Due to high turnover and labor shortages, dentists may have dental assistants with minimal training assigned to help them. Prison dentists invest significant time training assistants on the job in infection control, setup and breakdown of equipment, and assisting with procedures.

Long Wait Times for Appointments

With limited dentists available for a large inmate population, wait times for dental appointments can extend for months. Prisons are required to provide care for serious conditions like infections or trauma immediately, but routine care can have very long delays.

Communicable Diseases

Communicable diseases like HIV, hepatitis, and tuberculosis occur at higher rates in the incarcerated population. Strict infection control procedures are necessary to protect dentists and inmates from transmission. However, compliance with protocols like disinfection can be challenging.

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Behavioral Issues

Some inmates may be uncooperative, combative, or anxious during dental appointments. Prison dentists need training to handle behavioral challenges and potential violence from patients. Security staff are on hand if issues arise.

High Treatment Needs

Inmates have a disproportionately high rate of oral health problems like cavities and missing teeth, due to lack of access to care, poor nutrition and hygiene, substance abuse, and mental health issues. The need for restorative and prosthetic dental work is very high.

Lower Pay

As detailed above, prison dentist salaries tend to be considerably lower than for dentists in other settings. This can lead to high turnover and difficulty retaining dentists long-term.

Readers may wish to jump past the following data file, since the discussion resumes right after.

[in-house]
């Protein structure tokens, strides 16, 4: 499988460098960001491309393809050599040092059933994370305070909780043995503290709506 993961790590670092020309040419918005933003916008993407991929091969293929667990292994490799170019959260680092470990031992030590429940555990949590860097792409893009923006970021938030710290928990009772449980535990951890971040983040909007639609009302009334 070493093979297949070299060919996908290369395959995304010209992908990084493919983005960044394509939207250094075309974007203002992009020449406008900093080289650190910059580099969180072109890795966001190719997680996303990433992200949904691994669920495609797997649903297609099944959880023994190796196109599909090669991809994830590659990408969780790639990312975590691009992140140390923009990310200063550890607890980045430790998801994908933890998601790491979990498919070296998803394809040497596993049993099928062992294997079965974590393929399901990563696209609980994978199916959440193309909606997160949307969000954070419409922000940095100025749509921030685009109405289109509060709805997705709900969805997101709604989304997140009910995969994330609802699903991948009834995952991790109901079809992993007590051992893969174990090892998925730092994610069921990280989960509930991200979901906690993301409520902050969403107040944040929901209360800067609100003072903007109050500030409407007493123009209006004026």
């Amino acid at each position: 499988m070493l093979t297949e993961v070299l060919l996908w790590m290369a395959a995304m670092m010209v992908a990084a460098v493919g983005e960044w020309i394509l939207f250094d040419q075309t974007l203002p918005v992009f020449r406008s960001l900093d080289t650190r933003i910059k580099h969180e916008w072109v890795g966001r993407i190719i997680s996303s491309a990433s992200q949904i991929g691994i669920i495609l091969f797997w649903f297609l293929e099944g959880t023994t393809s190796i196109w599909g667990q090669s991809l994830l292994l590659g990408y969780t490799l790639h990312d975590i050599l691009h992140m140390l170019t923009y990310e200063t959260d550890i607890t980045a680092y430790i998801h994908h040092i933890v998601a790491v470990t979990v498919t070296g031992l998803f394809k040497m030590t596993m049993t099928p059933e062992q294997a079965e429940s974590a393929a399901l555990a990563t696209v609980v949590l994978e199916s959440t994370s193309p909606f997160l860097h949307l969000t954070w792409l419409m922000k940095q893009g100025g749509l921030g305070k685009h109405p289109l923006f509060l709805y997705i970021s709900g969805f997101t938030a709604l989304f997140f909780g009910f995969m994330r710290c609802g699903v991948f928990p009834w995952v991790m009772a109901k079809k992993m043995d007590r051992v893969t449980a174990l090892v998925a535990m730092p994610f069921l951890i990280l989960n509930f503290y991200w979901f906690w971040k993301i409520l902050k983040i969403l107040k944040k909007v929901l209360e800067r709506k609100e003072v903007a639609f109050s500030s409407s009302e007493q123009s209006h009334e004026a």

Job Outlook

The BLS projects that employment for all dentists will grow 9% from 2020 to 2030, faster than the average for all occupations. Growth will occur as people retain more of their natural teeth than in past generations.

However, statistics specific to prison dentistry are limited. The number of openings will depend on state and federal budgets. Some states are experiencing shortages of prison dentists due to issues like low pay and high stress. But others report stable demand and good job security once hired.

Overall, prison dentists can expect competitive compensation compared to other prison medical roles. But prospective dentists should be prepared for lower pay, challenging work conditions, and limited career advancement compared to private practice. Government benefits like loan repayment programs and tuition assistance may help offset lower salaries.

Table of Convicted Dentists

NameCrime Convicted OfDate ConvictedSentenceConviction Quote
John DoeMedicaid FraudJanuary 5, 20105 years in prison“I regret my actions and take full responsibility for defrauding Medicaid.”
Jane DoeOperating Under the InfluenceMarch 15, 20111 year in prison“I made a terrible mistake getting behind the wheel drunk, and I deeply apologize to my family and community.”
Bob SmithTax EvasionMay 20, 201218 months in prison“Trying to avoid paying taxes was foolish and shortsighted. I accept the court’s decision.”
Sue JonesEmbezzlementSeptember 30, 20133 years in prison“There are no excuses for stealing money, and I’m ashamed of this terrible lapse in judgement.”